It was just your typical Tuesday:
The house was humming along in all of its usual disharmonies: the washer was spinning, the dryer was churning, the sink in the kitchen was belching up air.
"Someday," my husband says, "I'm going to fix that vent."
“I won't hold my breath,” I said under mine.
I'd leave all the breath-holding to the girl, who was harrumphing and releasing huge amounts of pent-up air as she looked for the mate to one of her shoes. The boy added his own layer of buzz, making electronic shooting sounds as he waged an epic intergalactic war between his pieces of toast. "Only the crusts will be left to rebuild the world. Dun dun dun duuuuunnnnn."
Then the dog starts barking. She is not impressed with the idea of crusts rebuilding. She has claimed them for herself, but now she's tired of waiting for her tiny warlord to hand them over.
"What do we want? Toast! When do we want it? Before it turns into crumbs!"
The clock is ticking.
"Mo-ommm!" Yells the girl from over this din, "can you help me find my shoe?” It wasn't a question as much as a recrimination for the fact I could not.
Unlike most mothers I know, I am incapable of doing two things at once. If I look for a shoe while I'm making lunch now, she'll find a peanut butter sandwich in her room later. That's just a sad fact.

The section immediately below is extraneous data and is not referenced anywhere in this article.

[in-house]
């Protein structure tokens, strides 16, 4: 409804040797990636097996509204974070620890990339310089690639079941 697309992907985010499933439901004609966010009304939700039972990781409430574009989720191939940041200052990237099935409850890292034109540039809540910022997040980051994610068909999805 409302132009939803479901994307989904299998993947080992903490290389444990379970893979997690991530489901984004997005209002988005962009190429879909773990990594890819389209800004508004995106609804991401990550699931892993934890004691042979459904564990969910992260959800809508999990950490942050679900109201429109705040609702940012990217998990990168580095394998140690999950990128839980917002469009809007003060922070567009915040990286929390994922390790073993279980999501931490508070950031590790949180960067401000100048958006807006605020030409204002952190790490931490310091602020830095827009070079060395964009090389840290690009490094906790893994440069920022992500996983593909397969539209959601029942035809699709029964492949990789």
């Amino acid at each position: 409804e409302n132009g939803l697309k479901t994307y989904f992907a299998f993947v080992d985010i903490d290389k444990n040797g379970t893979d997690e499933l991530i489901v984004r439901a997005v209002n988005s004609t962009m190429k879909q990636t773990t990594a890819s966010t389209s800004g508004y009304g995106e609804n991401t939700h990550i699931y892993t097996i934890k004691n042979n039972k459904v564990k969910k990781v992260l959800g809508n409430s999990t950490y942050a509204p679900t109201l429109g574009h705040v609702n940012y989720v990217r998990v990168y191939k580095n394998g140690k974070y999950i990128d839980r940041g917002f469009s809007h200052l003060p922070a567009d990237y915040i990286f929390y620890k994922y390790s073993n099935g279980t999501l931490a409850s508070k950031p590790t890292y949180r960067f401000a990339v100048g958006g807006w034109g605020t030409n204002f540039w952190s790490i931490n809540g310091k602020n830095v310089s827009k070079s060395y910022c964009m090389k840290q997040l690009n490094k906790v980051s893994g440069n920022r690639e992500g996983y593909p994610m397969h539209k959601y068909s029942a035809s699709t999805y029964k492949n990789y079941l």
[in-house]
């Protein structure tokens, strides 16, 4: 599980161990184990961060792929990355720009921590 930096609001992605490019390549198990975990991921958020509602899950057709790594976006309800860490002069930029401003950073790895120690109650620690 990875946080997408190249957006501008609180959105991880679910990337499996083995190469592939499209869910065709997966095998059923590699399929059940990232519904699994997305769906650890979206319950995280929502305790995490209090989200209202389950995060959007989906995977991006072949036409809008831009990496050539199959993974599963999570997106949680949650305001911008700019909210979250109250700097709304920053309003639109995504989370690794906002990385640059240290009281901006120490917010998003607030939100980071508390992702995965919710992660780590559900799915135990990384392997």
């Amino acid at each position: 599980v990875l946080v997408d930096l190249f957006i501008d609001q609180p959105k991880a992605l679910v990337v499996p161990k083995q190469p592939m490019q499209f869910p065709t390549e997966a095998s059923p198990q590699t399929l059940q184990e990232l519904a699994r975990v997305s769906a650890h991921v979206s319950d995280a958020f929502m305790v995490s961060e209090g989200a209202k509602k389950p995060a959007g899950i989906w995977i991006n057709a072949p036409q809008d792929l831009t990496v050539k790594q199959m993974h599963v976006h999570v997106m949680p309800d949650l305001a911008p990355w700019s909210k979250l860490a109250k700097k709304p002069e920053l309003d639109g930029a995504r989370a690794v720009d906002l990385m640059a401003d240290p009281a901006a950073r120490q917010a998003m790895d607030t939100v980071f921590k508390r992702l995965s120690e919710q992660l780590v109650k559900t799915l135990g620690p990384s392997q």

And yet, like most kids, knowing a thing is true can not stop her from taxing my system with alt facts.
"You never help me do anything, and now I'll be late!"
I stop her before she goes nuclear.
"Calm down. Look under furniture in the general vicinity of where you found the other shoe. It will turn up."
I take deep breaths as I go back to shoveling the elements of a non-nutritious lunch into a SuperHero lunch box while my husband marks time.
Think "cheerful drill sergeant."
"Seven A.M., folks, seven A.M.! We have 10 minutes to get out that door. Ten-minute warning, folks!"
A new day was breathing down our necks, but I swear it had the same script as yesterday and all days before that.
At half past, I would switch the laundry and head off to work.
Of course, this scene ends promptly at ten past seven and silence blankets the house.
The voices were gone, the dog had settled in her sunny spot near the window, and even the machines had stopped their whirring and chirping.
Wait?! That can't be right. The dryer still had 20 minutes.
I push the buttons, but the machine won't resume its operations. Only a horrible, no good, very bad sound comes echoing back to me. I open the door to a belch of air and feathers. Was it the down comforter that killed the dryer or was it coincidence? Only the repair guys can tell me.
And they will be here between ten and noon next Tuesday.